Duane Michals (American, born McKeesport, Pennsylvania, 1932)
Gelatin silver prints (7)
Image: 8.9 x 12.7 cm (3 1/2 x 5 in.)
Sheet: 12.7 x 17.8 cm (5 x 7 in.)
Frame: 17 x 22.4 cm (6 11/16 x 8 13/16 in.), each
Pace/MacGill Gallery, New York
Not on view
In the late 1960s Michals began creating narrative sequences of staged photographs that imaginatively tackle metaphysical themes such as memory, desire, and mortality. “I believe in the imagination,” he wrote in the introduction to his 1976 book, Real Dreams. “What I cannot see is infinitely more important than what I can see.” In The Spirit Leaves the Body, Michals summons a ghostly apparition by means of double exposure, reviving the ethereal iconography of nineteenth-century spirit photography in a new poetic context.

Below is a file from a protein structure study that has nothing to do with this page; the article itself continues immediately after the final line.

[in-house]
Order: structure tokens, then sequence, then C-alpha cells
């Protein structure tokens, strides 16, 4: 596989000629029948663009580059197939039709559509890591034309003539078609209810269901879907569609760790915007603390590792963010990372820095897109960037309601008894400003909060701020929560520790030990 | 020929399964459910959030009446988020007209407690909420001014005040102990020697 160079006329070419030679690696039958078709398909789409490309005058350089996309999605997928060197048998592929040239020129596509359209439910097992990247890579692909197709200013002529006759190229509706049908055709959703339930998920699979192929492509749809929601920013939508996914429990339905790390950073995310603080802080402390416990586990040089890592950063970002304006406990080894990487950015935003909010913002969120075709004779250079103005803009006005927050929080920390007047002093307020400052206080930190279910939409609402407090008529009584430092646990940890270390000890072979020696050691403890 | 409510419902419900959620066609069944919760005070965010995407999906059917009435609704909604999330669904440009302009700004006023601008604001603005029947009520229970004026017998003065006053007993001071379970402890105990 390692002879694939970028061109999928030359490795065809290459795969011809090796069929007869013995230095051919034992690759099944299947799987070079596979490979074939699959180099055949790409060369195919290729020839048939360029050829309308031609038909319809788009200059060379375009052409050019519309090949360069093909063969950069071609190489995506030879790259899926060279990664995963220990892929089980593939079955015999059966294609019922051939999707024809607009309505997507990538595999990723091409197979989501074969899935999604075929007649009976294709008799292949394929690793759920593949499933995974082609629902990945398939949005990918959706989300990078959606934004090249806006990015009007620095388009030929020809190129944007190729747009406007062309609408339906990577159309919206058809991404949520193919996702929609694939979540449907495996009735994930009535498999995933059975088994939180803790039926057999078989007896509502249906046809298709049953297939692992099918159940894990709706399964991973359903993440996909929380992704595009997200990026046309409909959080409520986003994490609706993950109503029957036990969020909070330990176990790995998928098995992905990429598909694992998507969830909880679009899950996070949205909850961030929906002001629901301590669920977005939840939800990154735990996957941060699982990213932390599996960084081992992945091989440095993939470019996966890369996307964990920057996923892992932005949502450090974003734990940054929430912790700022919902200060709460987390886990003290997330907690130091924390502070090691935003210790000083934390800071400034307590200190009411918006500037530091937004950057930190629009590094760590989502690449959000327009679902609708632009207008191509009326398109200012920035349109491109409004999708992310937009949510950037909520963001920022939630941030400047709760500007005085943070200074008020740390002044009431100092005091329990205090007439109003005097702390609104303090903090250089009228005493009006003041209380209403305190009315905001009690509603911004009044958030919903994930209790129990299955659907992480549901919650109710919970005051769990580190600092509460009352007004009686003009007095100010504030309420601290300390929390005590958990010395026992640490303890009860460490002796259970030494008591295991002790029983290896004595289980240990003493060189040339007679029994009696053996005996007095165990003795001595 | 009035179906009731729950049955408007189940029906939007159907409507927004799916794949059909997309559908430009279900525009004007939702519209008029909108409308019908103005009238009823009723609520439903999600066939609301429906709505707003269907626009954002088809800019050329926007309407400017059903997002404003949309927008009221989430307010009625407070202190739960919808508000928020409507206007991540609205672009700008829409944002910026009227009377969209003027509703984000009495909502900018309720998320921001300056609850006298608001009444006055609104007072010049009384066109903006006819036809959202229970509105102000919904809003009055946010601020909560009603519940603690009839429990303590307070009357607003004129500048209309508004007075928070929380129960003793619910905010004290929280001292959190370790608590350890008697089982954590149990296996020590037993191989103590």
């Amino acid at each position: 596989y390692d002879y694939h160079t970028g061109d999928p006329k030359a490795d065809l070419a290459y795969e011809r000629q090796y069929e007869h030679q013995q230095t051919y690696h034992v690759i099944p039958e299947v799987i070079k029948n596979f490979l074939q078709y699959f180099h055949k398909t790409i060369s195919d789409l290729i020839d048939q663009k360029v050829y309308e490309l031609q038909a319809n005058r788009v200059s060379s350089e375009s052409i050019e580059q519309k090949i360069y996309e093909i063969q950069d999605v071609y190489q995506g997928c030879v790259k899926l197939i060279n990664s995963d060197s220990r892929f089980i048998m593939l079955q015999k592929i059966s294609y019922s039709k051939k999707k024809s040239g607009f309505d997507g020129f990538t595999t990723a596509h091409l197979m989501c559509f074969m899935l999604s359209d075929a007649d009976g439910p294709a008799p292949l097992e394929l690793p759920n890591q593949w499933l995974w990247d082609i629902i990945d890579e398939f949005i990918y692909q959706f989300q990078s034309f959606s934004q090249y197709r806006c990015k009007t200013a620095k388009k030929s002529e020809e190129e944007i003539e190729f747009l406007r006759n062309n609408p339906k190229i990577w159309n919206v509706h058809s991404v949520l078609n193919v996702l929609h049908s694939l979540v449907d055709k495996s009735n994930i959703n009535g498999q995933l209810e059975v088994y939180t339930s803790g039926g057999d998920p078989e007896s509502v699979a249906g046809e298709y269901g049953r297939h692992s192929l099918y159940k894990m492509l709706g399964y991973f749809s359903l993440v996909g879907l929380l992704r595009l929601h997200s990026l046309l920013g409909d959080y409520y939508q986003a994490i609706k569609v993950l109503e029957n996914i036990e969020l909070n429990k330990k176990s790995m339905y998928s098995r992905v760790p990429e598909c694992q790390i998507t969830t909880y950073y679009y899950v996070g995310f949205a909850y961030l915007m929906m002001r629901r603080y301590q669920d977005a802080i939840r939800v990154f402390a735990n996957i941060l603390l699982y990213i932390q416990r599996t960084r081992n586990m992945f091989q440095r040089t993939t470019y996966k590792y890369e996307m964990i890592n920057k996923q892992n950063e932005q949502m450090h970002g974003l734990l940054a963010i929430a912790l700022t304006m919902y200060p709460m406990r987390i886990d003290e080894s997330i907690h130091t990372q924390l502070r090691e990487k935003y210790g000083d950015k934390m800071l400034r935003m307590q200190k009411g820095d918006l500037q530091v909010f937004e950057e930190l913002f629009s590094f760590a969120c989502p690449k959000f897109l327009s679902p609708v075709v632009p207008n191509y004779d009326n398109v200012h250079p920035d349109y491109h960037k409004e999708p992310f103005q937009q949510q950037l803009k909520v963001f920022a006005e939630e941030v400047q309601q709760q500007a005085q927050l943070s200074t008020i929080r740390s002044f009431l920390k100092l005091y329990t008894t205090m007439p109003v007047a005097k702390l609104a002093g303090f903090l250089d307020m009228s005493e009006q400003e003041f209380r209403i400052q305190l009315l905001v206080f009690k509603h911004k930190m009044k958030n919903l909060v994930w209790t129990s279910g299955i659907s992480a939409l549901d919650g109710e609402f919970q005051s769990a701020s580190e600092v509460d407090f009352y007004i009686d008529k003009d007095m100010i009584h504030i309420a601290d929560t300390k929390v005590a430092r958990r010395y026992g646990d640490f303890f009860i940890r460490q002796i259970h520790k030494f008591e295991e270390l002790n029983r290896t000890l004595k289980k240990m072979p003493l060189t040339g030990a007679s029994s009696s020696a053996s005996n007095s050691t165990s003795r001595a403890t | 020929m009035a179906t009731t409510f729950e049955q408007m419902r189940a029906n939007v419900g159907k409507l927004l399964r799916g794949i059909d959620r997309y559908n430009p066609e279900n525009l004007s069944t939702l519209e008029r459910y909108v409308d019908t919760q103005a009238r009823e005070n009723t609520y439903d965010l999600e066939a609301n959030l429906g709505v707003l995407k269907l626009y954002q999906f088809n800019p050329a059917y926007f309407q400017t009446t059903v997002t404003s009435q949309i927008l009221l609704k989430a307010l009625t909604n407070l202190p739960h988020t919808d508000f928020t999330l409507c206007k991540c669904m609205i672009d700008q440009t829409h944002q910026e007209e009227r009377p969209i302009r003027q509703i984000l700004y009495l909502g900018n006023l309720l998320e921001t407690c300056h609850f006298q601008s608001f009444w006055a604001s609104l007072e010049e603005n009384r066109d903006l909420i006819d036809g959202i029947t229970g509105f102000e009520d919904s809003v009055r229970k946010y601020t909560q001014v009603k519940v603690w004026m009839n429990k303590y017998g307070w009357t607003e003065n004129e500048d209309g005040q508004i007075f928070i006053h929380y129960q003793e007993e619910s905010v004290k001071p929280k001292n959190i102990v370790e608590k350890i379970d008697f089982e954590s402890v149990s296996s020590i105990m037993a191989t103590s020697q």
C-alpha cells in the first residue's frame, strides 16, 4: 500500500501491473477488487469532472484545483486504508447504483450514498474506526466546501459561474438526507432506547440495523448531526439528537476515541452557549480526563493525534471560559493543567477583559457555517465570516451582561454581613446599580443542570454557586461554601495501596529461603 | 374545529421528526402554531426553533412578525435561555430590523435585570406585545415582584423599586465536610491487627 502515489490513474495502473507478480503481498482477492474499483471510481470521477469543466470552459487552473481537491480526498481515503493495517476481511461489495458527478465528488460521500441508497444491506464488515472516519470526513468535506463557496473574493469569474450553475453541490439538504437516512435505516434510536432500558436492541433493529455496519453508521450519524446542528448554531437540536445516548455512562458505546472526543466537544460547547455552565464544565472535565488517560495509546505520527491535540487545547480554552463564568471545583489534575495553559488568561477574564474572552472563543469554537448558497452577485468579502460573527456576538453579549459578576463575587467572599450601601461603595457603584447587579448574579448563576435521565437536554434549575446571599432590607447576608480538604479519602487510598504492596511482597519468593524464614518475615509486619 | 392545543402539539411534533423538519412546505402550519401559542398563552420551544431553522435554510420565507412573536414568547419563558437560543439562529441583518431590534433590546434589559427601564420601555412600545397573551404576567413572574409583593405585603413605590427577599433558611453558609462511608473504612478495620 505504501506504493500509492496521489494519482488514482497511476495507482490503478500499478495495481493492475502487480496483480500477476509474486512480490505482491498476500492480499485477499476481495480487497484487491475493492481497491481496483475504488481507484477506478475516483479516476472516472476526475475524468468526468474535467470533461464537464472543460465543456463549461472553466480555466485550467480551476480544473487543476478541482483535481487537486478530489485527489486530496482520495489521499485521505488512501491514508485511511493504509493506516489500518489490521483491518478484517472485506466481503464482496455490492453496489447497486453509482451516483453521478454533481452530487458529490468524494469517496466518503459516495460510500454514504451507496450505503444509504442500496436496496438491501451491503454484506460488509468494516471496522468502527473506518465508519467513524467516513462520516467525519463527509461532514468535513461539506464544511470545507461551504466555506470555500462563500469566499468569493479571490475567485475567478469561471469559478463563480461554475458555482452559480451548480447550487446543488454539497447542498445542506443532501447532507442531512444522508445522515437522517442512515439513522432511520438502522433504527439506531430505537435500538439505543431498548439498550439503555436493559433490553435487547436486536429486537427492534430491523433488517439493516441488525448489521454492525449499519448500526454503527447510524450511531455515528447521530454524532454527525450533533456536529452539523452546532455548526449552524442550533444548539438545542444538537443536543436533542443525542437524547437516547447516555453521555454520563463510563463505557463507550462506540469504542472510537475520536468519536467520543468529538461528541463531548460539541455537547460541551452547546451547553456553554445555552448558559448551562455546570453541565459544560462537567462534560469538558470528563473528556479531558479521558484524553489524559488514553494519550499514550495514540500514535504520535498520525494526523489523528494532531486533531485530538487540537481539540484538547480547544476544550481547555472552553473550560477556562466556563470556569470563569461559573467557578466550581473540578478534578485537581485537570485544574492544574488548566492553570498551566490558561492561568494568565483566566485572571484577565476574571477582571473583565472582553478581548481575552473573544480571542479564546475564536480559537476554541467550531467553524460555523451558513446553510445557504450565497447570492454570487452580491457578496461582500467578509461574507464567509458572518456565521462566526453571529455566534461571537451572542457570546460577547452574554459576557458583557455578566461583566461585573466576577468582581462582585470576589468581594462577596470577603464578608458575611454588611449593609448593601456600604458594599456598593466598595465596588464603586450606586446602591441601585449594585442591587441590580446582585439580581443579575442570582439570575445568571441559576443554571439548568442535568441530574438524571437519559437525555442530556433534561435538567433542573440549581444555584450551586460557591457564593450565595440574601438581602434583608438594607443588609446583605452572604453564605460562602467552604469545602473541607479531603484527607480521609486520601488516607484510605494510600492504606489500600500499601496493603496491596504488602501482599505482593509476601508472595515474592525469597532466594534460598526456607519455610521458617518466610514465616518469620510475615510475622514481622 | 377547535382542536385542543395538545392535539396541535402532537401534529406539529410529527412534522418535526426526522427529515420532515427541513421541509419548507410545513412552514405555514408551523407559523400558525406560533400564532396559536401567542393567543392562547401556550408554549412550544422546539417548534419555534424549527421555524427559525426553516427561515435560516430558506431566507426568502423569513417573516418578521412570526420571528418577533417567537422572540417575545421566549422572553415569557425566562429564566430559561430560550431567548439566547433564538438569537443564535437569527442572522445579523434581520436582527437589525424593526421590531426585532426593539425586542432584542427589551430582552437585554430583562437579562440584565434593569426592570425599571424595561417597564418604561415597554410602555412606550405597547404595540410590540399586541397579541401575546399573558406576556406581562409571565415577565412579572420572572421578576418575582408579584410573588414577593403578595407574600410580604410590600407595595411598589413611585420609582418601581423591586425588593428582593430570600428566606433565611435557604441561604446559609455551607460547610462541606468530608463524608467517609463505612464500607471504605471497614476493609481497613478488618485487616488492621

The Metropolitan Museum of Art. "Faking It: Manipulated Photography Before Photoshop," October 10, 2012–January 27, 2013.
Earl A. Powell III, National Gallery of Art, Washington D.C. "Faking It: Manipulated Photography Before Photoshop," February 17, 2013–May 5, 2013.
Gary Tinterow, Museum of Fine Arts, Houston. "Faking It: Manipulated Photography Before Photoshop," June 2, 2013–August 25, 2013.
Fineman, Mia. Faking It: Manipulated Photography Before Photoshop. New York: The Metropolitan Museum of Art, 2012. no. 194, pp. 190, 254.